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Thomas Sundberg

Topic: Technical Debt

When you borrow money you end up having a debt. A loan must be repaid. When you cut corners in your development, you end up with a technical debt. Technical debts also need to be repaid. Avoiding amortizing your technical debt and instead increasing it will result in a code base that rots. A code base that rots is a bad code base and it will slow down development until it finally grinds to a halt. Building up a technical debt isn’t something that happens over a night. It is the sum of all shortcuts made during development. How can we remove technical debt? The first thing that needs to be done is to recognize that we have a problem. We will never solve a problem that we don’t know of. Realizing that we have technical debt is something your manager won’t do; he doesn’t look at the code base. You will have to find it and start to amortize it. Amortizing your technical debt means refactoring your bad code to clean code.I will show a way to start paying the technical debt by doing many small refactoring steps. This is similar to cleaning your kitchen after preparing each meal to avoid building up a giant mess. It will reduce the technical debt. Given long time, the technical debt will be completely removed. I will also introduce an idea of how a large refactoring can be done while minimizing the risk for failure. The method is to visualize all problems with a dependency graph that contains all the things that need to be fixed. The leaves in the graph are the starting points and you remove them one at a time. Each leaf is a small step and therefore a small risk. The large refactoring is done when all leafs are removed.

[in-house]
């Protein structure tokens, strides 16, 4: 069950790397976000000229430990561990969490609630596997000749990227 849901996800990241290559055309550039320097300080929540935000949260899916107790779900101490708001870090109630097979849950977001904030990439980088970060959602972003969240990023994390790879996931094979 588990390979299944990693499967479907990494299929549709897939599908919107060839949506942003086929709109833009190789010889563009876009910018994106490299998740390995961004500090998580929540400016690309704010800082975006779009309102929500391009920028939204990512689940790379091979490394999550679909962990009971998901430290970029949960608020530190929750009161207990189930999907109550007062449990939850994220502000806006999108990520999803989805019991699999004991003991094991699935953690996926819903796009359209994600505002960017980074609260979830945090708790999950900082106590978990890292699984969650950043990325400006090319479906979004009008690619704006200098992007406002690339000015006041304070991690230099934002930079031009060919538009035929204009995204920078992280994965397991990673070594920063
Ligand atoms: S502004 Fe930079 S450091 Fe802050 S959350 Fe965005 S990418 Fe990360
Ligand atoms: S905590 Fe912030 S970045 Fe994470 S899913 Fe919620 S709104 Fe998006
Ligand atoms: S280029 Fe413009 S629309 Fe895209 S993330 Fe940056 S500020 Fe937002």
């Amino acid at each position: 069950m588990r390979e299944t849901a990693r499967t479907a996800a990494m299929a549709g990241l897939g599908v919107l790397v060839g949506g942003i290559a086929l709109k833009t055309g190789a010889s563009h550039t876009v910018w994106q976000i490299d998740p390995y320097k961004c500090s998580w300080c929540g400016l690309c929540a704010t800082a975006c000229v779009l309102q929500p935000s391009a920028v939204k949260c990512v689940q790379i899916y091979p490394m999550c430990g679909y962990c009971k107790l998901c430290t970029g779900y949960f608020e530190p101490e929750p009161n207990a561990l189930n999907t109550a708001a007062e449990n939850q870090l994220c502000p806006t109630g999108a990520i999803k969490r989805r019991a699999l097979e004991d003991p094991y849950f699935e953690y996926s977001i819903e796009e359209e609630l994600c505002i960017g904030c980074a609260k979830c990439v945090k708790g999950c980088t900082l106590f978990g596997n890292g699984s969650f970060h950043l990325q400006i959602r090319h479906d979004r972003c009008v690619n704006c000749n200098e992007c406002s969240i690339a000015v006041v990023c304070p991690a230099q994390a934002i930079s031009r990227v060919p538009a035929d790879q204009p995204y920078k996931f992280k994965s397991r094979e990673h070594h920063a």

Thomas Sundberg

About the speaker:
Thomas Sundberg is a consultant, mentor and software developer based in Stockholm. He has been working as a professional Java developer the last ten years. Thomas has a master’s degree in Computer Science from The Royal Institute of Technology, KTH, in Stockholm. Thomas has been working as a teacher at KTH teaching computer science. He has setup and maintained continuous integration at different companies since 2004. Thomas has a passion for automation and always strives to automate where it will add a value. Thomas speaking experiences includes XP 2009, Agila Sverige 2009, Öredev 2009, Turku Agile Day 2010, Agile Central Europe 2010, GeeCON 2010.